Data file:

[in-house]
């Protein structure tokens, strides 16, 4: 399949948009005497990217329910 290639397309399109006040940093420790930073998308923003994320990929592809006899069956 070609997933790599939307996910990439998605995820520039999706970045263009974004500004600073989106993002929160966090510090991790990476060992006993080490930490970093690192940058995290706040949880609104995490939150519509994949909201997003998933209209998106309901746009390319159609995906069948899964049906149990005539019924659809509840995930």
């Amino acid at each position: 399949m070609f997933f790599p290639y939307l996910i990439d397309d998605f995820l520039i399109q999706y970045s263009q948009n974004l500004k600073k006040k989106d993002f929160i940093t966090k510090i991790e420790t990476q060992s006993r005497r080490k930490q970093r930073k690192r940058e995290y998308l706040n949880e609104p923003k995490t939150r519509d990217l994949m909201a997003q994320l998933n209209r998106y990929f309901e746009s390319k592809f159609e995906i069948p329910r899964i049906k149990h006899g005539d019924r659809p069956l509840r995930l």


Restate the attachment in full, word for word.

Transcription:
[in-house]
């Protein structure tokens, strides 16, 4: 399949948009005497990217329910 290639397309399109006040940093420790930073998308923003994320990929592809006899069956 070609997933790599939307996910990439998605995820520039999706970045263009974004500004600073989106993002929160966090510090991790990476060992006993080490930490970093690192940058995290706040949880609104995490939150519509994949909201997003998933209209998106309901746009390319159609995906069948899964049906149990005539019924659809509840995930």
């Amino acid at each position: 399949m070609f997933f790599p290639y939307l996910i990439d397309d998605f995820l520039i399109q999706y970045s263009q948009n974004l500004k600073k006040k989106d993002f929160i940093t966090k510090i991790e420790t990476q060992s006993r005497r080490k930490q970093r930073k690192r940058e995290y998308l706040n949880e609104p923003k995490t939150r519509d990217l994949m909201a997003q994320l998933n209209r998106y990929f309901e746009s390319k592809f159609e995906i069948p329910r899964i049906k149990h006899g005539d019924r659809p069956l509840r995930l």